Utahisms: Unique Expressions, Inventions, Place Names & More

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The Beehive State’s iconic vistas are singular and distinctive. So too are its colloquialisms, peculiar place names and landmark firsts. Confusion from local dialect ultimately thwarted a would be robber in Salt Lake City. The proper pronunciation of Tooele might surprise visitors, while residents still debate its origins. And, phrases once thought to be solely Utahn often prove otherwise. The world’s first department store was born out of xenophobia and religious persecution in 1869. Martha Hughes Cannon followed through on Brigham Young’s encouraging women to become physicians. She later became the first female state senator in the United States, defeating her own husband. Examining everything from phonetics to history, BYU Linguistics Professor David Eddington reveals the roots of what is truly, uniquely Utah.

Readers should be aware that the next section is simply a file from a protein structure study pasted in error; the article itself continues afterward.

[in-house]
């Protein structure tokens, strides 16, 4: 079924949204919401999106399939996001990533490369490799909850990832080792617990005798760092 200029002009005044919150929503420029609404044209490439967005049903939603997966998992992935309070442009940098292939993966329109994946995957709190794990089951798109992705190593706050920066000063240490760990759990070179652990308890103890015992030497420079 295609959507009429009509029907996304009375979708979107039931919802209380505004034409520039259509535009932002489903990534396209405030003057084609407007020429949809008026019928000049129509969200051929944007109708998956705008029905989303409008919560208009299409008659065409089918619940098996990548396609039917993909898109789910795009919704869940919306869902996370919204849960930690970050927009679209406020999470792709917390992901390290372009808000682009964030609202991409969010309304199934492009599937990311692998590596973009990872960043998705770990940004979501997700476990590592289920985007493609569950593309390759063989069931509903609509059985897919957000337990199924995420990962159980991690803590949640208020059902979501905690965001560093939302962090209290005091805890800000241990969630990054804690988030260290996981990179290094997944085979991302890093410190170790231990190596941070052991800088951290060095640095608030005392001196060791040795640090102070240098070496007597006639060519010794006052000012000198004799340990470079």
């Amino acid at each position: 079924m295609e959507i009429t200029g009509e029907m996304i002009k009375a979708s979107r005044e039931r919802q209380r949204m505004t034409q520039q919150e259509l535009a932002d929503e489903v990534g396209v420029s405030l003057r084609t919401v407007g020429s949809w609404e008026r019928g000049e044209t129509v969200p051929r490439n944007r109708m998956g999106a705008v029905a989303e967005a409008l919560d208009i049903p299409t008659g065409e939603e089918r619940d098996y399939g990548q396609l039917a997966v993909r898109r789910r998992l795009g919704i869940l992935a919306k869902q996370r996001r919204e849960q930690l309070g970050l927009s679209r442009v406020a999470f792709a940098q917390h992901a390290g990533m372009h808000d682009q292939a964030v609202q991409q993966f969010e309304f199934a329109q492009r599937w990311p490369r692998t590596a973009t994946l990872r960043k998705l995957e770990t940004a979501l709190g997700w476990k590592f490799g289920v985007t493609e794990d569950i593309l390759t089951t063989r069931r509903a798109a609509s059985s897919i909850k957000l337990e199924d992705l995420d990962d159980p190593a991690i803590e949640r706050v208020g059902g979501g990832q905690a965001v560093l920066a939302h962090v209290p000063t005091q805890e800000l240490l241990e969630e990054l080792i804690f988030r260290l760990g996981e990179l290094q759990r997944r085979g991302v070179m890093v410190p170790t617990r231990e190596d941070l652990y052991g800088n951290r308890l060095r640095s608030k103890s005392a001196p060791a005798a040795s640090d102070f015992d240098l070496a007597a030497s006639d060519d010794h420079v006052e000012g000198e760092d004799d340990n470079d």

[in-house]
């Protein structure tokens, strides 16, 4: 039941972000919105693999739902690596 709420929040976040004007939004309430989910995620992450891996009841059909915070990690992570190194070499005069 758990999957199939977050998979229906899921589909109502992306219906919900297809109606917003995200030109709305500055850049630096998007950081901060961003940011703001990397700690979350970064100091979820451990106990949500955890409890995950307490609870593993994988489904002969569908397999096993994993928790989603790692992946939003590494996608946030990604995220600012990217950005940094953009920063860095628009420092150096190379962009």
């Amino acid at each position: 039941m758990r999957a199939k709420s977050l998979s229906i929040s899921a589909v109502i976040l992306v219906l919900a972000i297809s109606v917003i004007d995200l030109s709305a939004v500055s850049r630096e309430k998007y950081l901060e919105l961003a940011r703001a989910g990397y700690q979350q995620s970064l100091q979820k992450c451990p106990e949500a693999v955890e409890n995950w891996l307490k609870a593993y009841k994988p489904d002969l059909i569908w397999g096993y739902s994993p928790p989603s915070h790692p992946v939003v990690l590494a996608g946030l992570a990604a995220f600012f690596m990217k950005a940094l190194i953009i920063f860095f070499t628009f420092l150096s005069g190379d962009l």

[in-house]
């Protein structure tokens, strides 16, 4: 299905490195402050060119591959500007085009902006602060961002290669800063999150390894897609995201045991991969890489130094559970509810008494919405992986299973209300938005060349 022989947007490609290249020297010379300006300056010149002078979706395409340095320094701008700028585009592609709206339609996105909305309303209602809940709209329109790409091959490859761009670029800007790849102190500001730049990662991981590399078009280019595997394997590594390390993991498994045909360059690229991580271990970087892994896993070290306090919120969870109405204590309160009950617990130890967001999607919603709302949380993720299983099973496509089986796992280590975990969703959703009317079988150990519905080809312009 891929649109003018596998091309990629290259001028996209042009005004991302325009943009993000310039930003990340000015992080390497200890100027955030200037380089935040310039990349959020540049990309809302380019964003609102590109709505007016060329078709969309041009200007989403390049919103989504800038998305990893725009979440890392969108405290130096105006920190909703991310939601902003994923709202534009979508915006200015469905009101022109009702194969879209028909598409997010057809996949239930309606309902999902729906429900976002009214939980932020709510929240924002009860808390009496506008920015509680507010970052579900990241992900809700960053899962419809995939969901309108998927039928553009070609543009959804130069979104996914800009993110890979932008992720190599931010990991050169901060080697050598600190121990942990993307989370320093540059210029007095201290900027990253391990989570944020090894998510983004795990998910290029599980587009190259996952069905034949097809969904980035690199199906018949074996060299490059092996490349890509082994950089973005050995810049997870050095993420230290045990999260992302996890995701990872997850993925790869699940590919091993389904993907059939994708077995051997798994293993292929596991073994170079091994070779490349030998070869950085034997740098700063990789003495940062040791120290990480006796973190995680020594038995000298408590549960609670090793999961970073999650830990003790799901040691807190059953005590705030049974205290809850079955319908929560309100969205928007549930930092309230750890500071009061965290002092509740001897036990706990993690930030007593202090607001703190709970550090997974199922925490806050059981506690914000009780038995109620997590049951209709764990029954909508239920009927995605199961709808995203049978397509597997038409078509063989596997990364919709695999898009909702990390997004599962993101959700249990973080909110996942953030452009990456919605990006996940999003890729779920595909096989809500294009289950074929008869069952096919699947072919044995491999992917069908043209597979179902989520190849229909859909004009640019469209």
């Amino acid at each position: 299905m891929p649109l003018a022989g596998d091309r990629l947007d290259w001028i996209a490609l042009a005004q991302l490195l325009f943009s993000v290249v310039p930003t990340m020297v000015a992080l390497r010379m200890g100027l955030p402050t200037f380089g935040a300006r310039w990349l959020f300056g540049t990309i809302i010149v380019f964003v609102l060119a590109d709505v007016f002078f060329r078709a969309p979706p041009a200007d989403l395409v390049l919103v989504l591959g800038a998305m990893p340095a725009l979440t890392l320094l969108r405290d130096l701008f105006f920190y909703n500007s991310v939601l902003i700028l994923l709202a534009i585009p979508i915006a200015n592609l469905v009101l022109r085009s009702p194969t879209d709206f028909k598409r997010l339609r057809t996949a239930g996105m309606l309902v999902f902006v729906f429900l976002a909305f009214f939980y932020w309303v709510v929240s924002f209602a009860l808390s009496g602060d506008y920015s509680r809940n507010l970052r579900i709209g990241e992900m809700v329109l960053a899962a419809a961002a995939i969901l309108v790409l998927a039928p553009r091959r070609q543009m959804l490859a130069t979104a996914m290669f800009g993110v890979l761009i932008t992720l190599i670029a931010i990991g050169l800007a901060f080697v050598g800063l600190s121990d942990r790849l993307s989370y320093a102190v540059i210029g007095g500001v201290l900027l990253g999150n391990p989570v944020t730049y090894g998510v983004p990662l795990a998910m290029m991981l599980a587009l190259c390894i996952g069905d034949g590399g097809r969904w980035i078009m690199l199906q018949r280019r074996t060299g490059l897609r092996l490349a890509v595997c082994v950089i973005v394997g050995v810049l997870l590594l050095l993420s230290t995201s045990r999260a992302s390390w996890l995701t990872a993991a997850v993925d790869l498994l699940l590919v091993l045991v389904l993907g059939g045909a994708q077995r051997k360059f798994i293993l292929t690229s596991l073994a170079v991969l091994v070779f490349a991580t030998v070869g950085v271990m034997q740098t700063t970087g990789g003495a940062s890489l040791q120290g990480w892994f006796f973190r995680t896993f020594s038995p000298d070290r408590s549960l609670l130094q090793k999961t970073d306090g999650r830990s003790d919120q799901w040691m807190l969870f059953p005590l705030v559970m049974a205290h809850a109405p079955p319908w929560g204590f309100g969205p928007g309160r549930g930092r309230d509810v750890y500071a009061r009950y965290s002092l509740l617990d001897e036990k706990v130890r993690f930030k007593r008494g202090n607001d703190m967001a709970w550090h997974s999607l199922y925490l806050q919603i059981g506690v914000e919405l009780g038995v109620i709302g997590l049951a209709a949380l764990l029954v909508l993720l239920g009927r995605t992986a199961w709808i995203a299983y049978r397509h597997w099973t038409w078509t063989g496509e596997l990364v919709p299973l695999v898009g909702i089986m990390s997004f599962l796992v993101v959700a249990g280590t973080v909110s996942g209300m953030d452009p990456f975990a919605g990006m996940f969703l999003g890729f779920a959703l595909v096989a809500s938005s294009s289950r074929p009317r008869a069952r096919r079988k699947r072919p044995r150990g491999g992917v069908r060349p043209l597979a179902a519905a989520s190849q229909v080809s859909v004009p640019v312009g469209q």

ISBN: 9781467152440
Format: Paperback
Publisher: The History Press
State: Utah
Images: 56
Pages: 112
Dimensions: 6 (w) x 9 (h)
David Ellingson Eddington is a native Utahn. He was born in Murray, raised in Holladay and presently resides with the love of his life in Woodland Hills in a log home at six thousand feet where they are often visited by their fourteen grandchildren. He is a professor of linguistics at Brigham Young University, where, in addition to Utah dialect, he specializes in the Spanish language.
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